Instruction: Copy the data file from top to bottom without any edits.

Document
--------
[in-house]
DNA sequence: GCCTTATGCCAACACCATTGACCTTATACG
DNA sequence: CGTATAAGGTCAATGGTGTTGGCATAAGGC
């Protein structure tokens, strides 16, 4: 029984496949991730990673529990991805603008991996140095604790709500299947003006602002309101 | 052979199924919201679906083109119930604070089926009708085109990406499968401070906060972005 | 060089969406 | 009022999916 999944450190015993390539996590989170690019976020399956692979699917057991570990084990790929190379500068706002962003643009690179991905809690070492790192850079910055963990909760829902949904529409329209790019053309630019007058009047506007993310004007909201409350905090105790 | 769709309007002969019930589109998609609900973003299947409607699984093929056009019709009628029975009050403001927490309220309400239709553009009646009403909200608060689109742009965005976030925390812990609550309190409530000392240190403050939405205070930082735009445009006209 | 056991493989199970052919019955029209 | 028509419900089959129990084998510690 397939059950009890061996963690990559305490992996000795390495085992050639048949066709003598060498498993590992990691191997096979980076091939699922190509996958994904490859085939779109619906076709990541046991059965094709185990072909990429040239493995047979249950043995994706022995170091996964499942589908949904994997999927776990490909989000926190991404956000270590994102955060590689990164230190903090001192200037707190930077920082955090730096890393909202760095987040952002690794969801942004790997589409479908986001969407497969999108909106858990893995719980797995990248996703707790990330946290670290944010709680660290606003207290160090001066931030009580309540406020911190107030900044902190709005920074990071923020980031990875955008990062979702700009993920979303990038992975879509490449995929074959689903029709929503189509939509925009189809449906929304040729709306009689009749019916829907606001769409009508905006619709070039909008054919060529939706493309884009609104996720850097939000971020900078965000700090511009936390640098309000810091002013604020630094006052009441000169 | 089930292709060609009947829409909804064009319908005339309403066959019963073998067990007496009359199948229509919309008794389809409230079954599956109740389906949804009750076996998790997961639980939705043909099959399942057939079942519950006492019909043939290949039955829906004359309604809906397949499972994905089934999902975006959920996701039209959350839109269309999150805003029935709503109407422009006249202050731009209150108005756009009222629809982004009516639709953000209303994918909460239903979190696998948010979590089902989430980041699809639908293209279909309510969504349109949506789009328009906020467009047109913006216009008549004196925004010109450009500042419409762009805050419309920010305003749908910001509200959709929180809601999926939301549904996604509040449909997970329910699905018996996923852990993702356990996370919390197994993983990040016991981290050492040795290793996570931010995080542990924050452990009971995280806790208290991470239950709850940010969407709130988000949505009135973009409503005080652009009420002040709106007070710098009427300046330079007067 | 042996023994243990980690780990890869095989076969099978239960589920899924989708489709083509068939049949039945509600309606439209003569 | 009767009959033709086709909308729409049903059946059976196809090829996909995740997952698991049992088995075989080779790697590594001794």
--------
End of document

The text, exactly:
[in-house]
DNA sequence: GCCTTATGCCAACACCATTGACCTTATACG
DNA sequence: CGTATAAGGTCAATGGTGTTGGCATAAGGC
């Protein structure tokens, strides 16, 4: 029984496949991730990673529990991805603008991996140095604790709500299947003006602002309101 | 052979199924919201679906083109119930604070089926009708085109990406499968401070906060972005 | 060089969406 | 009022999916 999944450190015993390539996590989170690019976020399956692979699917057991570990084990790929190379500068706002962003643009690179991905809690070492790192850079910055963990909760829902949904529409329209790019053309630019007058009047506007993310004007909201409350905090105790 | 769709309007002969019930589109998609609900973003299947409607699984093929056009019709009628029975009050403001927490309220309400239709553009009646009403909200608060689109742009965005976030925390812990609550309190409530000392240190403050939405205070930082735009445009006209 | 056991493989199970052919019955029209 | 028509419900089959129990084998510690 397939059950009890061996963690990559305490992996000795390495085992050639048949066709003598060498498993590992990691191997096979980076091939699922190509996958994904490859085939779109619906076709990541046991059965094709185990072909990429040239493995047979249950043995994706022995170091996964499942589908949904994997999927776990490909989000926190991404956000270590994102955060590689990164230190903090001192200037707190930077920082955090730096890393909202760095987040952002690794969801942004790997589409479908986001969407497969999108909106858990893995719980797995990248996703707790990330946290670290944010709680660290606003207290160090001066931030009580309540406020911190107030900044902190709005920074990071923020980031990875955008990062979702700009993920979303990038992975879509490449995929074959689903029709929503189509939509925009189809449906929304040729709306009689009749019916829907606001769409009508905006619709070039909008054919060529939706493309884009609104996720850097939000971020900078965000700090511009936390640098309000810091002013604020630094006052009441000169 | 089930292709060609009947829409909804064009319908005339309403066959019963073998067990007496009359199948229509919309008794389809409230079954599956109740389906949804009750076996998790997961639980939705043909099959399942057939079942519950006492019909043939290949039955829906004359309604809906397949499972994905089934999902975006959920996701039209959350839109269309999150805003029935709503109407422009006249202050731009209150108005756009009222629809982004009516639709953000209303994918909460239903979190696998948010979590089902989430980041699809639908293209279909309510969504349109949506789009328009906020467009047109913006216009008549004196925004010109450009500042419409762009805050419309920010305003749908910001509200959709929180809601999926939301549904996604509040449909997970329910699905018996996923852990993702356990996370919390197994993983990040016991981290050492040795290793996570931010995080542990924050452990009971995280806790208290991470239950709850940010969407709130988000949505009135973009409503005080652009009420002040709106007070710098009427300046330079007067 | 042996023994243990980690780990890869095989076969099978239960589920899924989708489709083509068939049949039945509600309606439209003569 | 009767009959033709086709909308729409049903059946059976196809090829996909995740997952698991049992088995075989080779790697590594001794």